In 2015, an absolutely horrific video began circulating, which purportedly depicted members of the Azov Battalion crucifying a Russian resident of eastern Ukraine, then setting the cross upon which he was literally and bloodily nailed on fire. Around the same time, another clip – titled “Kikes get the rope” – featuring a hanged pregnant woman and her husband, also proliferated online. It was claimed the pair were Jews who had been lynched by Azov fighters.
Multiple Ukrainian and Western government-funded factchecking websites, including the Neo-Nazi sympathizing StopFake, declared the footage to be fraudulent, and did so again in chorus when the gruesome visuals resurfaced widely following February 24.
The Azov Battalion has also repeatedly denied that their fighters were responsible for either heinous act, although their defense was not compelling. It was simply claimed that the Azov logo on the murderers’ uniforms was “much larger than it should be.”
The testimony of McLellan confirms those videos are very real. He in fact features in the crucifixion footage, and took photos of Tornado fighters posing with the corpses of the hanged couple. Though the pair were not in fact Jewish, and their ritualistic murder was too extreme even for his violent tastes – “I wouldn’t have supported an action like that,” he says.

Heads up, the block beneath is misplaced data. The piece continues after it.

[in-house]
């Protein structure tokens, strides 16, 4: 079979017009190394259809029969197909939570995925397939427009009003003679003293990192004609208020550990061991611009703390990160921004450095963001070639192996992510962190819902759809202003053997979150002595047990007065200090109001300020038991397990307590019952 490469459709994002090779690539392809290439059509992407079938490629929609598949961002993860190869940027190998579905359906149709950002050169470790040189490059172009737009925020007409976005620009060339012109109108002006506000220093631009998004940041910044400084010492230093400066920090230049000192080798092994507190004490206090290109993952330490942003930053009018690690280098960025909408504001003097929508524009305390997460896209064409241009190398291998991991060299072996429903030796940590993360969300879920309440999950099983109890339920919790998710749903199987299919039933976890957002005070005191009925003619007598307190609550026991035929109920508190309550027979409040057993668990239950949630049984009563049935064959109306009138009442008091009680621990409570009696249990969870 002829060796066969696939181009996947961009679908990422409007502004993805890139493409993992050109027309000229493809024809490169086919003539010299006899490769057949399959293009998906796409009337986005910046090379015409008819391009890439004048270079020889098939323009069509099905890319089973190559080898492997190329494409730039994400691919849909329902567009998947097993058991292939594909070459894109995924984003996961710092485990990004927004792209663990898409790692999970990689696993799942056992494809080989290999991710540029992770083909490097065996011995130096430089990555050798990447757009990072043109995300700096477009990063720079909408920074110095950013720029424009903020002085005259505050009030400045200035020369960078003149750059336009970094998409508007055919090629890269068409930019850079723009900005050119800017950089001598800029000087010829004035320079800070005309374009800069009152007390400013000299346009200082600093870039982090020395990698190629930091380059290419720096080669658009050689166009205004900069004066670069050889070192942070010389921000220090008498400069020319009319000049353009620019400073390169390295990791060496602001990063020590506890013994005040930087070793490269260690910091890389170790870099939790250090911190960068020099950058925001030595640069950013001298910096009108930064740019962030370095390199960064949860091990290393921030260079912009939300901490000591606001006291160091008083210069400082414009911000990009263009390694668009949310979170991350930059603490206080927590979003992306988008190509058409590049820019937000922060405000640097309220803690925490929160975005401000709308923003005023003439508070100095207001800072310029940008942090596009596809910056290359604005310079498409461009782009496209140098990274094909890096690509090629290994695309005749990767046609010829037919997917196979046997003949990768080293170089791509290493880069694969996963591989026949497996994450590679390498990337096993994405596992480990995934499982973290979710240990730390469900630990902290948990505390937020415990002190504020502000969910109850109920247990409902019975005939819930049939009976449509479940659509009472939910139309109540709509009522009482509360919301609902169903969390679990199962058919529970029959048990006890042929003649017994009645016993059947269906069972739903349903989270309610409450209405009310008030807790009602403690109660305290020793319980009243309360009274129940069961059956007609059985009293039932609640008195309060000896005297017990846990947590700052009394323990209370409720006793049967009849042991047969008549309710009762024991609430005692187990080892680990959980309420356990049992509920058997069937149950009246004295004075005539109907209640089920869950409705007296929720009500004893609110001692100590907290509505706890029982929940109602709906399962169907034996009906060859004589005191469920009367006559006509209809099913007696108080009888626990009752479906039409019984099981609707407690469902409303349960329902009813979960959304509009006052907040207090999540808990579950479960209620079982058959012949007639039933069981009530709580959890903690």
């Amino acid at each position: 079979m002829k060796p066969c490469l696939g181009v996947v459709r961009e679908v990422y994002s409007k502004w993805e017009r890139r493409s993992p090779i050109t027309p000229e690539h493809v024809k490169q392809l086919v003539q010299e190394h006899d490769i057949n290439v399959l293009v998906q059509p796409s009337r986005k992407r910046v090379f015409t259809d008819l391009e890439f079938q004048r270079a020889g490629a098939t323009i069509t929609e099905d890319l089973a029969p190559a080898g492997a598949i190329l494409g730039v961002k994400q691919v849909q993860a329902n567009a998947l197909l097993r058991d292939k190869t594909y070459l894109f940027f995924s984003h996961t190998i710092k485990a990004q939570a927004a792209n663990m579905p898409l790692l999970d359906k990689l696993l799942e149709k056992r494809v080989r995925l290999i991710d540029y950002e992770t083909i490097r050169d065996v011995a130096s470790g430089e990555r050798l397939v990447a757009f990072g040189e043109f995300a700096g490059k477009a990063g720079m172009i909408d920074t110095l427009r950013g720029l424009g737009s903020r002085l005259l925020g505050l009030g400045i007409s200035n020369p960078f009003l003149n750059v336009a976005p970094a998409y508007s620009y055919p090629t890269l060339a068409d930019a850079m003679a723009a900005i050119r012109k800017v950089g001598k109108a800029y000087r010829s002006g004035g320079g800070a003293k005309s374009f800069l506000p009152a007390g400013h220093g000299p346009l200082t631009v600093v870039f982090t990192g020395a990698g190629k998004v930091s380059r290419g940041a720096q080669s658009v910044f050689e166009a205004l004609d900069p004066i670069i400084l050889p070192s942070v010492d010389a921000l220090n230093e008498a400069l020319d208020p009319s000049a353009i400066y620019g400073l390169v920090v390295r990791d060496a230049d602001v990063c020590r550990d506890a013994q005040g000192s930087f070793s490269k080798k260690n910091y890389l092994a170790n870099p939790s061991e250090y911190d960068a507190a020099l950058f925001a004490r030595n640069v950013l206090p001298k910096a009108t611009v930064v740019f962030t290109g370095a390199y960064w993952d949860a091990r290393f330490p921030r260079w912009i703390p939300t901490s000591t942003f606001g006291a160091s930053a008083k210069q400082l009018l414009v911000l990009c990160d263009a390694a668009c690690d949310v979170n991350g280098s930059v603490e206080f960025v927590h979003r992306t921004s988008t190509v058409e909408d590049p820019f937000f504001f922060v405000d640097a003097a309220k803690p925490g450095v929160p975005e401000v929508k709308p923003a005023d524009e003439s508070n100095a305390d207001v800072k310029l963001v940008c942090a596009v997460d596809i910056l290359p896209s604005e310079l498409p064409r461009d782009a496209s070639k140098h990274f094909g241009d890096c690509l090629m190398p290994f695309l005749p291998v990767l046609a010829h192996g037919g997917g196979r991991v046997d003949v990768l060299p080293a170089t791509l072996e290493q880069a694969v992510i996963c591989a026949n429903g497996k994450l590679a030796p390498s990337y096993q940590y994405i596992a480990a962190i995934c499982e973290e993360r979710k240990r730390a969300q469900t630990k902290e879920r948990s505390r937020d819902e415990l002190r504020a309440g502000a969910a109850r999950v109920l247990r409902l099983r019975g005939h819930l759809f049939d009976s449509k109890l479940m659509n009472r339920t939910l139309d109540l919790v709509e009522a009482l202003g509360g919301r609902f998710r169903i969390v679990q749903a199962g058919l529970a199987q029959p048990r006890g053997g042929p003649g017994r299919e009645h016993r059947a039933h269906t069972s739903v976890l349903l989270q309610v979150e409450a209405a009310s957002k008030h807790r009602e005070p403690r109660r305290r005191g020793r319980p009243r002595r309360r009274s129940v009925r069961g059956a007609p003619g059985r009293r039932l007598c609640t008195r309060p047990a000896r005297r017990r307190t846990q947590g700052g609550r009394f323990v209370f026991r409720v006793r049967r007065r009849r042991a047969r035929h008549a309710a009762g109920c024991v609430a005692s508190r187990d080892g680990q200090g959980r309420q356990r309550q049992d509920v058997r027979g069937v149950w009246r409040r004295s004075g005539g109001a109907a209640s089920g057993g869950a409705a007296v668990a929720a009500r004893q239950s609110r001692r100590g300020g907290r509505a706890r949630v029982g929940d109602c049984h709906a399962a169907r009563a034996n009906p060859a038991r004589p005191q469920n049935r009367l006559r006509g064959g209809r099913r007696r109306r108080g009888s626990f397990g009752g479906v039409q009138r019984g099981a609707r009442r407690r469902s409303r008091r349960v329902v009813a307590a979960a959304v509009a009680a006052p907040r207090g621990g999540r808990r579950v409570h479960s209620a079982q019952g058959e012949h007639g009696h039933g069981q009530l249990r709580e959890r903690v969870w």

On the subject of Tornado, McLellan refers to the fascist paramilitary battalion as “by far the most horrifying thing I've ever seen or dealt with in my life.”
Investigations by Western rights groups concluded that Tornado inflicted absolutely brutal torture on captured separatist fighters and innocent civilians in the Donbass. Prisoners were stripped naked, held in basements, and electric shocks were applied to their genitals and other body parts. Some detainees were forced to rape each other under threat of death.
McLellan was involved in some of Tornado’s savage “interrogations” and suggests that “the treatment of such people is the same with the Russians, I would guess,” in reference to soldiers captured since February 24. A number of Tornado fighters were eventually jailed by the Ukrainian government for their actions. Despite their rap sheets – including the rape of children, torture, and the cold-blooded murder of civilians – they somehow avoided war crimes charges, and typically got light sentences.